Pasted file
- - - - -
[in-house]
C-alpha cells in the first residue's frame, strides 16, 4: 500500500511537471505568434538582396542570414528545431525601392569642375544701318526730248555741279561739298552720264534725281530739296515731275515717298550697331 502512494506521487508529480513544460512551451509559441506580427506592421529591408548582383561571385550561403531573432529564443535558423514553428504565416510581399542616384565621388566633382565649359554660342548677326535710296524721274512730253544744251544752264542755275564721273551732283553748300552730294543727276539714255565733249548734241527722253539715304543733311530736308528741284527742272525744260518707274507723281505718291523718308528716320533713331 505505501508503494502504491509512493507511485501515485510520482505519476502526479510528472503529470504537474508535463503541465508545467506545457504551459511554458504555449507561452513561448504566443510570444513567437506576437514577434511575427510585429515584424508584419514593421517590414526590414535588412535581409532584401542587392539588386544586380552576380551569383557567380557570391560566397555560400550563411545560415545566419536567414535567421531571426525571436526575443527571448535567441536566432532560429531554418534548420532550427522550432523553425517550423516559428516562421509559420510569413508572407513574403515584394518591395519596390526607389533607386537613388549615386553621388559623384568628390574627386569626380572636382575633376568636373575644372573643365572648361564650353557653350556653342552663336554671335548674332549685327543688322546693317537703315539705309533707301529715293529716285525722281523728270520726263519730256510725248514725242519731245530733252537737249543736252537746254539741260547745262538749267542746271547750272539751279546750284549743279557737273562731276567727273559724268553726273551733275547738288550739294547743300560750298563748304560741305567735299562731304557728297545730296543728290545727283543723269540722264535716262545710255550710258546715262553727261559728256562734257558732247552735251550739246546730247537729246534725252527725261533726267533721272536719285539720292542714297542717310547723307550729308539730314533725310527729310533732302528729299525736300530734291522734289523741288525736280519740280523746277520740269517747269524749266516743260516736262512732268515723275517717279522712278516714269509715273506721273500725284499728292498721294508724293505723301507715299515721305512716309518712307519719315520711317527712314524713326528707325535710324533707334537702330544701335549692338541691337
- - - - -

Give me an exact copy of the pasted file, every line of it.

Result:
[in-house]
C-alpha cells in the first residue's frame, strides 16, 4: 500500500511537471505568434538582396542570414528545431525601392569642375544701318526730248555741279561739298552720264534725281530739296515731275515717298550697331 502512494506521487508529480513544460512551451509559441506580427506592421529591408548582383561571385550561403531573432529564443535558423514553428504565416510581399542616384565621388566633382565649359554660342548677326535710296524721274512730253544744251544752264542755275564721273551732283553748300552730294543727276539714255565733249548734241527722253539715304543733311530736308528741284527742272525744260518707274507723281505718291523718308528716320533713331 505505501508503494502504491509512493507511485501515485510520482505519476502526479510528472503529470504537474508535463503541465508545467506545457504551459511554458504555449507561452513561448504566443510570444513567437506576437514577434511575427510585429515584424508584419514593421517590414526590414535588412535581409532584401542587392539588386544586380552576380551569383557567380557570391560566397555560400550563411545560415545566419536567414535567421531571426525571436526575443527571448535567441536566432532560429531554418534548420532550427522550432523553425517550423516559428516562421509559420510569413508572407513574403515584394518591395519596390526607389533607386537613388549615386553621388559623384568628390574627386569626380572636382575633376568636373575644372573643365572648361564650353557653350556653342552663336554671335548674332549685327543688322546693317537703315539705309533707301529715293529716285525722281523728270520726263519730256510725248514725242519731245530733252537737249543736252537746254539741260547745262538749267542746271547750272539751279546750284549743279557737273562731276567727273559724268553726273551733275547738288550739294547743300560750298563748304560741305567735299562731304557728297545730296543728290545727283543723269540722264535716262545710255550710258546715262553727261559728256562734257558732247552735251550739246546730247537729246534725252527725261533726267533721272536719285539720292542714297542717310547723307550729308539730314533725310527729310533732302528729299525736300530734291522734289523741288525736280519740280523746277520740269517747269524749266516743260516736262512732268515723275517717279522712278516714269509715273506721273500725284499728292498721294508724293505723301507715299515721305512716309518712307519719315520711317527712314524713326528707325535710324533707334537702330544701335549692338541691337